NEWPORT NEWS, Va. (WAVY) — “Say ‘Hey Mr. Cameraman!'”
With that prompting, 2-year-old Joseph tried to mug the television news photographer, as if to make sure the cameraman got his good side.
10 On Your Side first met this frisky toddler in 1996 when he visited the area with a social worker affiliated with the adoption agency Coordinators2 out of Richmond.
Days later, Myra and Richard Fain of Newport News saw him on WAVY-TV 10 in our “Wednesday’s Child” feature. They said they knew they had to act quickly.
“And, when I seen this little guy run across that floor, I thought to my self, ‘Oh my God, he has to be ours.”
Richard was a warehouse manager for the food bank in Newport News. Myra, a Pentran bus operator. They’d been married 20 years and were unable to have children.
Then two years later … “Elephants stink!”
That, from wiggly 4-year-old Joseph as he recalled a trip to the circus with his new parents — yes — Myra and Richard. 10 On Your Side reunited with the trio two years after the first meeting.
Now, to today.
“And, so, here we are today, 20-plus years, 24 years later,” said Myra, while sitting in the middle of the trio and staring into the camera during a Zoom interview with 10 On Your Side.
“24 years ago became the greatest moment of my life. An angel came down from heaven,” said a happy, yet serious 26-year-old Joseph.
The Fains moved to northeastern North Carolina. Joseph may have taken “a minute” to get used to the country-fresh air. Father, Richard, said Joseph was shorter than most other boys in school, and that prompted some to try and take advantage of him.
“High school, I tell you, it was brutal growing up,” Joseph said. “I was always the one that did not resort to violence. First, I was always the one to go to the teacher, and walk away.”
Mom, Myra, worried about his size. “For one thing, we thought he would never ever grow, he stayed so small.”
Joseph would eventually grow enough to look his dad in the eye. He told his pop he wanted to serve his country and join the military.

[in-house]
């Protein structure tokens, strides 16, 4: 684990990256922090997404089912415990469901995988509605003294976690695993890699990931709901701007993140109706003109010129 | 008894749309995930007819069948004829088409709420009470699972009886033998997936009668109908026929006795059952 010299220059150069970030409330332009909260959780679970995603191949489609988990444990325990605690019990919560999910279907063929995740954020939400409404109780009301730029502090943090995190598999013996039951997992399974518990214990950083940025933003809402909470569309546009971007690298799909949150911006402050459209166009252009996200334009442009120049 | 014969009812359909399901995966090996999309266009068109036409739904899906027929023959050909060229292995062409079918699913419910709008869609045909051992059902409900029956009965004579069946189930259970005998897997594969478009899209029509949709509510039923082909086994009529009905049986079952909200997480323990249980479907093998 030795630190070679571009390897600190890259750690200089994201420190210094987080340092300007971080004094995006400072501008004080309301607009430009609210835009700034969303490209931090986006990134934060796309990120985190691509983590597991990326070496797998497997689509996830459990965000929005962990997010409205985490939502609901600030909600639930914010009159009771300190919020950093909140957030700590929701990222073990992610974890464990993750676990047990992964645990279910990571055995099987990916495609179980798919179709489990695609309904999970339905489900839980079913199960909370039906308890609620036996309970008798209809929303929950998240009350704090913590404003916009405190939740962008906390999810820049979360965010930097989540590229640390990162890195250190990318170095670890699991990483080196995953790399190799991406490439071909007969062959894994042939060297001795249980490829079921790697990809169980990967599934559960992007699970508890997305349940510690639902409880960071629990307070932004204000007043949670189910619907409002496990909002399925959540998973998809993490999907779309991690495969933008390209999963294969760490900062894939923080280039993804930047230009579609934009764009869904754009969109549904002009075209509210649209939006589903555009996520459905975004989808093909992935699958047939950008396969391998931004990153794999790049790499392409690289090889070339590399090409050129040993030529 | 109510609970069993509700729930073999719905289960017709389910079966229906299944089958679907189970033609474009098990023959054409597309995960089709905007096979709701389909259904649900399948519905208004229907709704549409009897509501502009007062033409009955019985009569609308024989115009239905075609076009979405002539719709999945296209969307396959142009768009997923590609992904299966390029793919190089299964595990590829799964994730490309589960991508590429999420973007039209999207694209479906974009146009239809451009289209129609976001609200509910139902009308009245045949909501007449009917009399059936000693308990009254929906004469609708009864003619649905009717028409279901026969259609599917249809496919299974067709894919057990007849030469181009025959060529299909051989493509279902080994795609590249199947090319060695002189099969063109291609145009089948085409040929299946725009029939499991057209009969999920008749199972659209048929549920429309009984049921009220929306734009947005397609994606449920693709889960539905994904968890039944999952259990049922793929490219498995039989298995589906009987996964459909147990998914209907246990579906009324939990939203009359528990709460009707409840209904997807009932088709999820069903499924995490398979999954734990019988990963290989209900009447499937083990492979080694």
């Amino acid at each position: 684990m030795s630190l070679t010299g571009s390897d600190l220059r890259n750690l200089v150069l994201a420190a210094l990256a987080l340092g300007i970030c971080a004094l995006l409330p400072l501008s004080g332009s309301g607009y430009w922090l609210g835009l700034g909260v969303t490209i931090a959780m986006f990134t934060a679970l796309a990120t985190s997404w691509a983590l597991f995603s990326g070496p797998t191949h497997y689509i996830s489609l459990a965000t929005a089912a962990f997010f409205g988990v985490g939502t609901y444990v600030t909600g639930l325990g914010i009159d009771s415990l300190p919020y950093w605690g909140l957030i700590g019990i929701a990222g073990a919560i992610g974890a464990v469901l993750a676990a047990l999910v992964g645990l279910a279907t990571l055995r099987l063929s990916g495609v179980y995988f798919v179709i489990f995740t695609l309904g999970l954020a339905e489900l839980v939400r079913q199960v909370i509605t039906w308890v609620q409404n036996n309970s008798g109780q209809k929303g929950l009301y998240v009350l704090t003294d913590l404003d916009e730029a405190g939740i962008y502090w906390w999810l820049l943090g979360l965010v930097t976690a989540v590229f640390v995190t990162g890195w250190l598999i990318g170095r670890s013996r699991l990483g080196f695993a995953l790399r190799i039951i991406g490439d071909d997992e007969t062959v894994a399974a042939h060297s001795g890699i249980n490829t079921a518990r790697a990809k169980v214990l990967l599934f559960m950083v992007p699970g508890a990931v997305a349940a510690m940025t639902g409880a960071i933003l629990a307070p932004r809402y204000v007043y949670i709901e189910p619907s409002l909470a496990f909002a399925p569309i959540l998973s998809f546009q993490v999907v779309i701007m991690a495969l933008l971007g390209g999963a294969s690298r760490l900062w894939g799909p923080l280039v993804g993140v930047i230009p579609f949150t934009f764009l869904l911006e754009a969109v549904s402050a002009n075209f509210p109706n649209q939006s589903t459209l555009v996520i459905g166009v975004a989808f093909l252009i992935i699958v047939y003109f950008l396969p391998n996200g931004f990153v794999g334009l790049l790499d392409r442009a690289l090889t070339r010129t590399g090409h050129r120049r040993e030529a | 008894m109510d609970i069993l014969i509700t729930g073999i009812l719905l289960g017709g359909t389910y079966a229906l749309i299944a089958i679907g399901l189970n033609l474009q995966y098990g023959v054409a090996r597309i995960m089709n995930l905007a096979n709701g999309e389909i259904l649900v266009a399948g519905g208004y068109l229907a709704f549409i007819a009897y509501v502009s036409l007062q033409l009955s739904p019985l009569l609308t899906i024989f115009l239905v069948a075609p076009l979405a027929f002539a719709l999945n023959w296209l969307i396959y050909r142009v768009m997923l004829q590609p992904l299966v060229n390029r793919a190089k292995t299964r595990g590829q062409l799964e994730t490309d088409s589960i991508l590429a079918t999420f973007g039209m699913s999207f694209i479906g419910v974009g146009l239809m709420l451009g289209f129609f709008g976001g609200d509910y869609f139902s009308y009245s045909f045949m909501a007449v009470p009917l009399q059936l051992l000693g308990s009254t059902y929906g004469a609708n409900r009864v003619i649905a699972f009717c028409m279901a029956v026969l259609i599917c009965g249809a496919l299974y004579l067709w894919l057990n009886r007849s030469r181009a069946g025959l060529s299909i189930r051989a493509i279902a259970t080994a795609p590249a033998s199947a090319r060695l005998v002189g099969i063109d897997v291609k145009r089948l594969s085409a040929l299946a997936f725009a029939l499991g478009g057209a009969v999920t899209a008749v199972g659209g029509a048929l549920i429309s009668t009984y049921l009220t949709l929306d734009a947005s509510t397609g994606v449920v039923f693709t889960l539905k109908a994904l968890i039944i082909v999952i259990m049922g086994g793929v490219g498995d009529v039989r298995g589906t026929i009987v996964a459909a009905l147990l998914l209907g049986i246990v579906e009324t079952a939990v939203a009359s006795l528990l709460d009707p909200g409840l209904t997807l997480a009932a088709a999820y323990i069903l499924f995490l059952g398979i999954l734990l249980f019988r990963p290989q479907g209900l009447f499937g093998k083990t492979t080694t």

“My dream was to join the United States Army. In a way, I did achieve that. I went to training. But along the way during training, I injured myself and medically had to be discharged. So, I couldn’t pass training and had to come on home. And when I got home, I had maybe a few odds and ends jobs. I worked for Food Lion.”
He finally found a job that he’s turned into a career.
“Working as a correctional officer. I enjoy that job. It has solid, decent income, great benefits,” he said.
Myra and Richard relaxed on the living room sofa, listening to their son, now a grown man. They beamed with pride when reflecting over the past 22 years since 10 On Your Side last spoke with them.
Joseph, in the meantime, did some reflecting of his own when thinking that he was “chosen” by the Fains to be their son.
“It feels amazing. I wouldn’t have it any other way.”
Richard Fain said more than a dozen families were among those vying for Joseph back in 1996. And, Joseph was one of hundreds of older children waiting and hoping to be chosen by an adoptive family.
Hundreds are in “the system” even today.
If you’d like to consider adoption, call your local social services agency. There may be a “Joseph” or “Janice” waiting for you.
- Ruth Bader Ginsburg’s dying wish was to not have a replacement chosen by Trump
- Celebrities react to death of Justice Ruth Bader Ginsburg
- ‘Dewgarita’: How to make the Mountain Dew margarita Red Lobster’s now serving
- Trump to hold Fayetteville rally Saturday, his 4th visit in as many weeks to NC
- Chesapeake twins celebrate birthday, end of chemotherapy treatment with parade of cars